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I had a drive go bad in RAID5. I failed the drive, removed the drive, and replaced it with a new drive. The drives that are currently in the machine are 1TB seagates. I am replacing it with a 1TB Western Digital.
I attmpted to add the new drive with the same paritioning info as the old drives:
sfdisk -d /dev/sdd | sfdisk /dev/sdc
Then added the device back to RAID5. That went fine, but as the RAID was rebuilding, I started getting errors:
Buffer I/O error on device sdc, logical block 0
Buffer I/O error on device sdc, logical block 1
Buffer I/O error on device sdc, logical block 2
Buffer I/O error on device sdc, logical block 3
RAID failed the drive and stopped the rebuild.
I removed the drive from RAID with mdadm and did an fdisk. I get Unable to read /dev/sdc
I find it hard to believe that a 2nd drive, from a diff manufacturer is bad. Have I done something wrong here or do I just have a bad drive?
Feb 26 12:04:55 vv-atl1 smartd: Device: /dev/sdc, failed to read SMART Attribute Data
Feb 26 12:34:55 vv-atl1 smartd: Device: /dev/sdc, not capable of SMART self-check
2) If you failed in the attempt to read and transfer the partitioning scheme using the command sfdisk and the command was without effect, would not fdisk give you the result "unable to read.." since no partitions have been created? You might try to create the needed partitions by hand with cfdisk or fdisk and see if the disk will accept partitioning.
I would have written Nr.2 as Nr.1 had I been thinking quicker. Good luck
Last edited by thorkelljarl; 02-26-2009 at 01:33 PM.
The sfdisk man pages tells us that it is very dangerous to repartition a device with sfdisk and also that sfdisk doesn’t understand the GUID Partition Table (GPT) and it is not designed for large partitions. I would consider a 1 TB disk as quite large single partition and I guess that your problem could just as well be caused by all these sfdisk peculiarities.
Maybe format and partition your new disk the traditional way (/bin/fdisk), maybe even add the filesystem yourself - and afterwards try again to fit it into your RAID setup.
The drive passes WD's diagnostics. I re-partitioned it in XP with NTFS and put it back into the Linux machine. Then fdisk could read it. I removed the NTFS partition and added a linux partition. I added the drive back to the array. I'll cross my fingers. It may be that this thing really wanted to be partitioned by WD's software first. That would be bizarre.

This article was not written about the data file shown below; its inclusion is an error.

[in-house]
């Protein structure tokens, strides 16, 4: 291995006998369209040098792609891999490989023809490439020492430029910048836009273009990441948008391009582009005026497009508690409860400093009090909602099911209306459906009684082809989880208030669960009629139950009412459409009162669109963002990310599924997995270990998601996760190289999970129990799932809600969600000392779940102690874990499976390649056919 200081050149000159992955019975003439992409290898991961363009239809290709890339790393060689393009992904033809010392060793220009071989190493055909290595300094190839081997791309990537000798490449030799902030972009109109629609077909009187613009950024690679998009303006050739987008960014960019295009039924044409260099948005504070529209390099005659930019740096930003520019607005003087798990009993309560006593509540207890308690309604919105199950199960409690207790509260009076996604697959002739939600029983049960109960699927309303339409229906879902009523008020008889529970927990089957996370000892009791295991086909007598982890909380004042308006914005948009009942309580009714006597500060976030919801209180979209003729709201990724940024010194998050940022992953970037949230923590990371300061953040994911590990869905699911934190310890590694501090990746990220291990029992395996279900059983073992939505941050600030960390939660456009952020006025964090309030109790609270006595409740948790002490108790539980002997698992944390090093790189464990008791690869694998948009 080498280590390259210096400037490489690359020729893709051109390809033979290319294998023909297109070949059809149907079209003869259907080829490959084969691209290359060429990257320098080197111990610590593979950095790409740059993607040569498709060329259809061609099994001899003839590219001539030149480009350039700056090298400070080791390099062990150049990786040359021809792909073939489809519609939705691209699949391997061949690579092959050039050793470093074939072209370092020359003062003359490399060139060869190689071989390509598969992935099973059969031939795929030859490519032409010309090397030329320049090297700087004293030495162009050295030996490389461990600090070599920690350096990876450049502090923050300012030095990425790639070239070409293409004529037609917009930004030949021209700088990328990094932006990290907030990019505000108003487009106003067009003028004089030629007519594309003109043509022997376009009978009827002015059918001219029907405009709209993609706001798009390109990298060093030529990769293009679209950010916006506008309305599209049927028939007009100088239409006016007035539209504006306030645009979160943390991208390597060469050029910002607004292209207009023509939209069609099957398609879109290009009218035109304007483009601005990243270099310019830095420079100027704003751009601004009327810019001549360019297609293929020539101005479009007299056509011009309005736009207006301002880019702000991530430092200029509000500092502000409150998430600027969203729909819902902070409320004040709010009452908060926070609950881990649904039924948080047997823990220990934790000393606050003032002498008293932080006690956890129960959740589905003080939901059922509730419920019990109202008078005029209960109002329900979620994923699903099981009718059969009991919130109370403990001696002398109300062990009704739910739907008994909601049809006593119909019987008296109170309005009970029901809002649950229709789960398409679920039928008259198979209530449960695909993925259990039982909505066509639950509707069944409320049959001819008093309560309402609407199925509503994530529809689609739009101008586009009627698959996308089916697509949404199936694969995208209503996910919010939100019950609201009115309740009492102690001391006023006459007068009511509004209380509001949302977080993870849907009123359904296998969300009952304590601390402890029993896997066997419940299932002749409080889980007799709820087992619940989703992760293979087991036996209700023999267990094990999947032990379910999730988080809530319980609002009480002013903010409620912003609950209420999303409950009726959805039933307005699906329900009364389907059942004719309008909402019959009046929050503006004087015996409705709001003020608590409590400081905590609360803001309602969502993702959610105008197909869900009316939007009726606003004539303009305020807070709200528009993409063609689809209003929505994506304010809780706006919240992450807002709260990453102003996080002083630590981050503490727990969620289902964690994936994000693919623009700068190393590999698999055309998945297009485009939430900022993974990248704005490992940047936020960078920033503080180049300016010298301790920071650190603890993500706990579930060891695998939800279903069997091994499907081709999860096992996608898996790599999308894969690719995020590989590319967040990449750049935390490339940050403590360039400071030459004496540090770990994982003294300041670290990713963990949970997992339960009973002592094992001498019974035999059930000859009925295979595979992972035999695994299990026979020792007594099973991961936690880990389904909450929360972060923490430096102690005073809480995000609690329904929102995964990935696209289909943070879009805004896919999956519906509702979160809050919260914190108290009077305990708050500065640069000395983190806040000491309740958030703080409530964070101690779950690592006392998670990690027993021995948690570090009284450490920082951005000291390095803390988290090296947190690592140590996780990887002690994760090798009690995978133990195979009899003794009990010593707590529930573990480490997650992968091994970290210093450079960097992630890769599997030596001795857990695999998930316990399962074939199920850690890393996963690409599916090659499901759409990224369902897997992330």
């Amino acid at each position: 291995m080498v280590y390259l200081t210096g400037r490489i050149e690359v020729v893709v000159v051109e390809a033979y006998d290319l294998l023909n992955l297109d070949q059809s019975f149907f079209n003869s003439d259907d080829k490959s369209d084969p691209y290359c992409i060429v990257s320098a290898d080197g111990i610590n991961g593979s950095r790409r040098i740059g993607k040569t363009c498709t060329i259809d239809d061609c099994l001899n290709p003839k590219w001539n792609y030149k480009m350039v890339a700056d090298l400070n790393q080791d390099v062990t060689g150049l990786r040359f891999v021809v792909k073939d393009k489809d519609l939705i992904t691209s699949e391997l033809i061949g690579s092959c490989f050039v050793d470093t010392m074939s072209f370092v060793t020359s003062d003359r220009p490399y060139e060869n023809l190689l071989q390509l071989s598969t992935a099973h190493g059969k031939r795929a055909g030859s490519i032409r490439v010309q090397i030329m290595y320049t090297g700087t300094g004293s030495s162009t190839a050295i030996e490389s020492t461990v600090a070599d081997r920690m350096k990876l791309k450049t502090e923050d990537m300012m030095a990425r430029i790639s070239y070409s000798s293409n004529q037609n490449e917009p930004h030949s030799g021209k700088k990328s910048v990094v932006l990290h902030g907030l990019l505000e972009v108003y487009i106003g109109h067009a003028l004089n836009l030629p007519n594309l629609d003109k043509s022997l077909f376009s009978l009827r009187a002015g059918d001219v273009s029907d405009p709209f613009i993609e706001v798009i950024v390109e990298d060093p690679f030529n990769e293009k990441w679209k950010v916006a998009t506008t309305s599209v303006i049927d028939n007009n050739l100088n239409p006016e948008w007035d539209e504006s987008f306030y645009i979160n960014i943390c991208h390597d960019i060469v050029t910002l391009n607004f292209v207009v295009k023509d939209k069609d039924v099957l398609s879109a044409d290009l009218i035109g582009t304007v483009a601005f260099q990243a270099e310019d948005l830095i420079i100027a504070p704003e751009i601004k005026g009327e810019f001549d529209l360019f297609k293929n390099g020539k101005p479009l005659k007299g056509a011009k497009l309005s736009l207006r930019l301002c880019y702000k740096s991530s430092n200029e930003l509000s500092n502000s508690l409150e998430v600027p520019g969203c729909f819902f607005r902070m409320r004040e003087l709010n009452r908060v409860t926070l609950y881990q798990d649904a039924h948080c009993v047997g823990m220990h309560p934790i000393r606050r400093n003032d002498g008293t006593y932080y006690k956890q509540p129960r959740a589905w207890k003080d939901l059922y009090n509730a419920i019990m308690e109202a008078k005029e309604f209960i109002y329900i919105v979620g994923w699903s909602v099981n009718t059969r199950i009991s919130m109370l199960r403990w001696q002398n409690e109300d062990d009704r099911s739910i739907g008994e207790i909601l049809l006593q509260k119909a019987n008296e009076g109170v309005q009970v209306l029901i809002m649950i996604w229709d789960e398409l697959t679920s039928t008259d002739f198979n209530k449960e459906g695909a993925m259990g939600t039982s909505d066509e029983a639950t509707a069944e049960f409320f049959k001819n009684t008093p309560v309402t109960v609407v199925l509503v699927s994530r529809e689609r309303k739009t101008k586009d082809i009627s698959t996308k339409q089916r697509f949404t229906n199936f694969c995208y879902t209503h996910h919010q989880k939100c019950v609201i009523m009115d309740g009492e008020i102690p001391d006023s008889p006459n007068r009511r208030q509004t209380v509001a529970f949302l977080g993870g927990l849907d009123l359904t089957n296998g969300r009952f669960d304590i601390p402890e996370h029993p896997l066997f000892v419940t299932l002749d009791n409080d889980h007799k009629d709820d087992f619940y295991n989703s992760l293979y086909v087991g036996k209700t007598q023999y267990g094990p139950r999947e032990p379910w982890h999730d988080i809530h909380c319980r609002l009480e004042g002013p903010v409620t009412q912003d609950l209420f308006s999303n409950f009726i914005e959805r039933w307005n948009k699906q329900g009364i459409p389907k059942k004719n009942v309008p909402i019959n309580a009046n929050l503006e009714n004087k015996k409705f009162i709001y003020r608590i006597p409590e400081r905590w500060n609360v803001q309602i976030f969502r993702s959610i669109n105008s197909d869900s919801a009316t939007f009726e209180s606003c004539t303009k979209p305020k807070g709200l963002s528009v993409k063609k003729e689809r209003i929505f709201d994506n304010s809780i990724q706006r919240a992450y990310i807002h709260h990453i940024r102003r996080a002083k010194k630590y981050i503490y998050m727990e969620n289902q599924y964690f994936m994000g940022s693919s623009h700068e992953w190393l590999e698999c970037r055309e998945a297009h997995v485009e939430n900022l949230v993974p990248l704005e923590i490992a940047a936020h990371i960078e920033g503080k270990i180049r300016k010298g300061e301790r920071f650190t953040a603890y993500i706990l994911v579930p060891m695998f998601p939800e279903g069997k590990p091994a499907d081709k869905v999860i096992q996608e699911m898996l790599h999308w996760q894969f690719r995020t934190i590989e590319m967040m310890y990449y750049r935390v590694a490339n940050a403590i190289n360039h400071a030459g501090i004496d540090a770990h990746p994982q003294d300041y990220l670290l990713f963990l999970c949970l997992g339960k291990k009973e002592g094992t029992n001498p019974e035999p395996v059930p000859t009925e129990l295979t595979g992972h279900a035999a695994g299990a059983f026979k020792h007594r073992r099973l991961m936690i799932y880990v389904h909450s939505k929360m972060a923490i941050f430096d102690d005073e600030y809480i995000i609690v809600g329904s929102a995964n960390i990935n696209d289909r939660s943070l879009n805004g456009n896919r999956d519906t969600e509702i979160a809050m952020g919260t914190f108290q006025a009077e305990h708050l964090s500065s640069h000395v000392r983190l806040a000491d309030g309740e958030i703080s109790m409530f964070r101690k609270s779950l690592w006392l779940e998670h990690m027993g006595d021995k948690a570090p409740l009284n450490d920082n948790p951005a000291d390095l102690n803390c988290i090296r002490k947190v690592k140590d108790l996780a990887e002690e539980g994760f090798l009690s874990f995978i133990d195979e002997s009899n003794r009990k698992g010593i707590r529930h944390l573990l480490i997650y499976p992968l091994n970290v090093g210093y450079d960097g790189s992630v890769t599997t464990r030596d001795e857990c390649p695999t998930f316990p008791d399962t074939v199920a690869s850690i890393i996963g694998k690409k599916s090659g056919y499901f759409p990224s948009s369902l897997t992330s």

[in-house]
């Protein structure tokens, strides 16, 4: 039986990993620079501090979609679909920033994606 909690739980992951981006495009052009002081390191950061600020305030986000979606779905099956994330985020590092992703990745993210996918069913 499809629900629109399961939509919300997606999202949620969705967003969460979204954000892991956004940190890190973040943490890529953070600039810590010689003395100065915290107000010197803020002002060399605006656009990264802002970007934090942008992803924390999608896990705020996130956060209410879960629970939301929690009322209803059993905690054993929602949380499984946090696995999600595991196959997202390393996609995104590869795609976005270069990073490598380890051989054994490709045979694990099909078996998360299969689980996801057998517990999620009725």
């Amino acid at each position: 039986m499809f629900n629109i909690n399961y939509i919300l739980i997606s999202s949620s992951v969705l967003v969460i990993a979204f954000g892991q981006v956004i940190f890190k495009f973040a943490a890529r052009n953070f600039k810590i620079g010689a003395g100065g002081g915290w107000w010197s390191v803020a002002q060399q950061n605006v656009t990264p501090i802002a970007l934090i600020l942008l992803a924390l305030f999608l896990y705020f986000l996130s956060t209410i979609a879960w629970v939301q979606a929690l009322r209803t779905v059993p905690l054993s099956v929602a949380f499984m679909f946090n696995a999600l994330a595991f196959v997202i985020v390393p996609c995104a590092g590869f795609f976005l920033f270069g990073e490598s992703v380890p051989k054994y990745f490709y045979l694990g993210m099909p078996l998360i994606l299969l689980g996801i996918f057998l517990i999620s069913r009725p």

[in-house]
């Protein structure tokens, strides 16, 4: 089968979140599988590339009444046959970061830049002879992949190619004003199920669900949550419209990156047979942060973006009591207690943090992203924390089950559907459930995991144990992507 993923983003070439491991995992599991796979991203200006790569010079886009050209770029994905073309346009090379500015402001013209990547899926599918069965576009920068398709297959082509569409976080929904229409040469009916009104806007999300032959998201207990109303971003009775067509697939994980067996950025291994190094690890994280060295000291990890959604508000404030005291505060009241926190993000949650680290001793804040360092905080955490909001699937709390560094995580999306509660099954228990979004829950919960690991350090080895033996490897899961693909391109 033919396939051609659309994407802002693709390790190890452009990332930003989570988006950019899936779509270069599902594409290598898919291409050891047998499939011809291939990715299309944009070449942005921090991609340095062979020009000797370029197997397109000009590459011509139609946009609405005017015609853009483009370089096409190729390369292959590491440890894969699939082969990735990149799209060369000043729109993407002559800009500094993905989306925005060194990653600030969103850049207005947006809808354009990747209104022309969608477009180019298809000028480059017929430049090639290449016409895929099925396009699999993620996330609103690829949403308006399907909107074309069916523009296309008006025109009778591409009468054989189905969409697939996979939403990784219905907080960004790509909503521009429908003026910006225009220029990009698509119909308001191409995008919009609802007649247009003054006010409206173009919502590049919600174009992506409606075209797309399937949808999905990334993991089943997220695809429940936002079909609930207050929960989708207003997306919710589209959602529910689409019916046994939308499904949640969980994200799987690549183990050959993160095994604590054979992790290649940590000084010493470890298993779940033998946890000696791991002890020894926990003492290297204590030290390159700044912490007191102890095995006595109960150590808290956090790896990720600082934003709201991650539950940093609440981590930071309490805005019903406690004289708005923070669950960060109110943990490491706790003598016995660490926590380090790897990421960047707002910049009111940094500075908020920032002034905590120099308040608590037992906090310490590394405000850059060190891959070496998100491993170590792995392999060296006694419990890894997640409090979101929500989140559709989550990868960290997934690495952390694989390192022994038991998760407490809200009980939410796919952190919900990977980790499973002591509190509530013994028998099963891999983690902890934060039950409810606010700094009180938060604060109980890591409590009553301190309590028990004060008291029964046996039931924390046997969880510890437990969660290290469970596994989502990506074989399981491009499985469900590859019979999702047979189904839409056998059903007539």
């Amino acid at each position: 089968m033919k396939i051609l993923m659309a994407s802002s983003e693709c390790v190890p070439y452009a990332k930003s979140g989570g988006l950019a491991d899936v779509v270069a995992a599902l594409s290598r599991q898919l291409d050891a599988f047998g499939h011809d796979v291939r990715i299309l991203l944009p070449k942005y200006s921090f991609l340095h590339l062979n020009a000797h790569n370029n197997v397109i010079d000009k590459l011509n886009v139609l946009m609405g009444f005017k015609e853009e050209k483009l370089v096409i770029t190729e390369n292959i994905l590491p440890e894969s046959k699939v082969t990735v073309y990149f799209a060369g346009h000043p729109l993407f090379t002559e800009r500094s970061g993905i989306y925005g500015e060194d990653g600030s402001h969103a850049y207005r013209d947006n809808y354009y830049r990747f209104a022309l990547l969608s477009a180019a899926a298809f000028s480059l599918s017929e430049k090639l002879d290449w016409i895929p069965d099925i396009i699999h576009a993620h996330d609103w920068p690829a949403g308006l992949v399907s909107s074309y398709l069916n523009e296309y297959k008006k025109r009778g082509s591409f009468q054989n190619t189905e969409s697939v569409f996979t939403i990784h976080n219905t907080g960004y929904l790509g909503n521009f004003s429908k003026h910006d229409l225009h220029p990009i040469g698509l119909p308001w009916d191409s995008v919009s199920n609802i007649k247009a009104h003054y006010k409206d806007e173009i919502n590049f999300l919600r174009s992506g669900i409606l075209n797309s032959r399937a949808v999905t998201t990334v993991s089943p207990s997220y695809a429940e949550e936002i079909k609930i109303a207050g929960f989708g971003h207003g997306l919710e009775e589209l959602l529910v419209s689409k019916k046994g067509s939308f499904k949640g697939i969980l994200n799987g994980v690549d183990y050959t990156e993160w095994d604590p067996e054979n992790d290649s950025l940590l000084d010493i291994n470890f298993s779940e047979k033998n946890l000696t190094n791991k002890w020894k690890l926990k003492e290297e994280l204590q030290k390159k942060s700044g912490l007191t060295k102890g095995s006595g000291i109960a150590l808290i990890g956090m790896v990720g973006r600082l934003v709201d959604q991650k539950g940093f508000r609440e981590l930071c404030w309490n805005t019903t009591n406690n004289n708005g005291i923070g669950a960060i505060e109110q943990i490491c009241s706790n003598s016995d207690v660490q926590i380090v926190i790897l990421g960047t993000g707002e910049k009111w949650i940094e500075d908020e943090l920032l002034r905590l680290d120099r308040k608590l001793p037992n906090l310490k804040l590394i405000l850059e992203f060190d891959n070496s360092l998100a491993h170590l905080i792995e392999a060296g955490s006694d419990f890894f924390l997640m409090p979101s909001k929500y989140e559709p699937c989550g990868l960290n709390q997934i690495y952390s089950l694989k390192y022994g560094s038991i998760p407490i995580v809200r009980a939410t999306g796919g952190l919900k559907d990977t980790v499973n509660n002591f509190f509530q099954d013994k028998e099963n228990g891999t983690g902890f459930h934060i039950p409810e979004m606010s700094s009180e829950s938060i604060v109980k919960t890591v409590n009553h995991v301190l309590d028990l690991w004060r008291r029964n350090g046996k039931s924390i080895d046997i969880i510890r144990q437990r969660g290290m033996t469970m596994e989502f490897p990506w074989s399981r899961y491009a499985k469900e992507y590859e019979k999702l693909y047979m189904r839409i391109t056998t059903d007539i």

I think that it was blank, that is all zeros from WD, and sfdisk didn't do anything with it, leaving it still blank, that is no flag, no label, no partitions, nothing. You came out of it well enough in the end, whatever was the problem. I trust you can recreate your partitions without too much trouble. Then again, doesn't a system administrator always get through in the end?
Last edited by thorkelljarl; 02-27-2009 at 06:55 PM.
Did you try switching the SATA cable to the drive just in case that is bad? Cables can produce funny faults, but at least they're cheap.
I assume that you have done all the fault finding hardware swaps, but I can't understand how the first problem, formatting a new disk, is related to a faulty controller. There have been other symptoms, I presume. I'm just curious; I might learn something.
Last edited by thorkelljarl; 02-27-2009 at 06:56 PM.
Yes, I replaced the SATA cable with a new one that came with the new HD.
A full explanation may clear up some questions:
I recently (less than 2 weeks ago) built a new Samba/LDAP server and put it in RAID5 with 4 brand new 1TB Seagate HD's. I noticed shortly after that one of the drives in the array had failed. It was in RAID5 so no data was lost, but I wanted to get the array to a healthy state. I didn't have time to return the drive, but I did have a new Western Digital 1TB drive still in its box, so I plugged that in and copied the partition. The array worked fine rebuilding until it got to about 5-7% and then the drive failed. It appeared at first that the partition didn't take. I looked at it and it had changed size. I found it hard to believe that 2 brand new drives of different brands each with a different SATA cable would be bad within days, so I tested each of them with their respective diagnostic tools. Both drives passed. All I can conclude at this point is that I have a bad SATA port on the MB. Hopefully I can return it.
Last edited by deathsfriend99; 02-28-2009 at 11:10 AM.
Reason: I can't spell